(Loosely) based on a true story
Jeffrey Richards has had his fill of Hollywood's recasting of world history with exclusively American players.
Hollywood is at it again - rewriting history. This time, it is the second world war that is emerging cinematically as an exclusively American affair.
There were protests from veterans when Saving Private Ryan avoided all mention of British and Canadian involvement in D-Day. Now we have U571, in which an American submarine crew captures the "Enigma" code machine from the Germans, something that was actually accomplished by the Royal Navy. Next we are promised a remake of The Colditz Story with a cast of US escapers from the high-security German prisoner-of-war establishment, where historically there were no American prisoners.
There are few historical subjects so sensitive as the second world war. For those who fought in it, it touches the deepest feelings of identity, grief and pride. Many who participated in that war are still alive and they rightly demand recognition when the war is dramatised.
It was ever thus. In 1945, the Warner Brothers film Objective Burma was released in Britain. It became infamous as the film in which Errol Flynn, as an American army captain, "won the war in Burma single-handed". It was in fact an exciting behind-the-lines secret-mission film, but it signally failed to acknowledge the crucial role of the British army in Burma. Veterans were outraged and the furore was so great that the film was withdrawn from British cinemas for seven years.
When in 1951, 20th Century Fox produced an admiring biopic of Rommel, The Desert Fox, protests from Allied veterans led the company to make amends by producing the following year The Desert Rats, a tribute to the Australian forces in North Africa.
Hollywood appeared to have learned its lesson, but that lesson now seems to have been forgotten.
It is not just national pride that is at stake. History in films has never been accurate. It is mythology rather than history that Hollywood dispenses. In its films, complex issues are simplified and events telescoped. History is recast to emphasise modern attitudes and preoccupations. In the recent blockbuster Gladiator, the Roman empire is evidently an analogue for Bill Clinton's America, just as the Roman empire in Quo Vadis represented the totalitarian Soviet Union.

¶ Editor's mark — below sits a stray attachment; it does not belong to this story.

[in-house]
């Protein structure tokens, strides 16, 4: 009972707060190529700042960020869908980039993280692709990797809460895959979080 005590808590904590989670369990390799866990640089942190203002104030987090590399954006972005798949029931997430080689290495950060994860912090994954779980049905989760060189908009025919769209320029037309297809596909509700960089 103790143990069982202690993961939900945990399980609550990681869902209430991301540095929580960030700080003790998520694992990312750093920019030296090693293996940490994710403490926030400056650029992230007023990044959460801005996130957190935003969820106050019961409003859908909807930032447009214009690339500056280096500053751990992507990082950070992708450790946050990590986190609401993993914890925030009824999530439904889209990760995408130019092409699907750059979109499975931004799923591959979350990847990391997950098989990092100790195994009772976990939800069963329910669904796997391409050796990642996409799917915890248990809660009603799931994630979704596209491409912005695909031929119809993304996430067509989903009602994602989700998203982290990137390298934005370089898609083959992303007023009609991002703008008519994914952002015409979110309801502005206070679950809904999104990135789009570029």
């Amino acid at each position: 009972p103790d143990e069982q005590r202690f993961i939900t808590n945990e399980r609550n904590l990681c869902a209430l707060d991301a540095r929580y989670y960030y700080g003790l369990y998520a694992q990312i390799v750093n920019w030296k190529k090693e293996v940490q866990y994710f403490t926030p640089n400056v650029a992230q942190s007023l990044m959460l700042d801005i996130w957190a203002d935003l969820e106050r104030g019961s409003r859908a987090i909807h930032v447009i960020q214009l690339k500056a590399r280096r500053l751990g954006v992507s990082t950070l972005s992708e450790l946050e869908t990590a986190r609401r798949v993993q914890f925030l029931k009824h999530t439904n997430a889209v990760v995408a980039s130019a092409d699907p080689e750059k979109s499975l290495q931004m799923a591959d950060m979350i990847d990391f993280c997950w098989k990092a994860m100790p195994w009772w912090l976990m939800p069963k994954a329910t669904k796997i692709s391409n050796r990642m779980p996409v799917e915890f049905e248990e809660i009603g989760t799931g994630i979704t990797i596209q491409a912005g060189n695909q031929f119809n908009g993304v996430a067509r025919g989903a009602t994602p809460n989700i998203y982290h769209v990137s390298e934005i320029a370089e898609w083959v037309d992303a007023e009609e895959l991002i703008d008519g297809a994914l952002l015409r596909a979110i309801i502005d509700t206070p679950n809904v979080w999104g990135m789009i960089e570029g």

The British Empire was largely depicted by 1930s Hollywood as benevolent, wise and well-intentioned. It is seen today as racist, snobbish, cruel and exploitative. And when in need of a sneering, supercilious and sadistic villain, Hollywood turns largely to British, particularly English, actors. This is in sharp contrast to Hollywood in the 1930s and 1940s, when British stars such as David Niven and Greer Garson enjoyed long careers as heroes and heroines.
Why does Hollywood happily ignore or misrepresent the British and British history? One reason is economic. Britain used to be the biggest foreign market for US films and Hollywood produced admiring films about British history to keep British audiences happy. But Britain is no longer the lucrative market it was, so Hollywood cares less about what British audiences think or feel.
The second reason is cultural and relates to globalisation. The US is now the only superpower and its culture is exported worldwide. Hollywood has colonised the imagination of the world. With no other country to challenge the US, Hollywood sees the world from an exclusively American perspective. History is not just simplified and embellished, but turned on its head, as other countries' histories are subsumed into America's.
When the generation who fought the war has gone, there will be no one to reclaim its events. The second world war will increasingly be remembered as having lasted from 1941 to 1945 and having been an exclusively American affair. But perhaps by then it will not matter. For if the Macdonaldisation of the world continues at its present pace, we will all be Americans by then. Gee-whiz.
Jeffrey Richards is professor of cultural history at the University of Lancaster.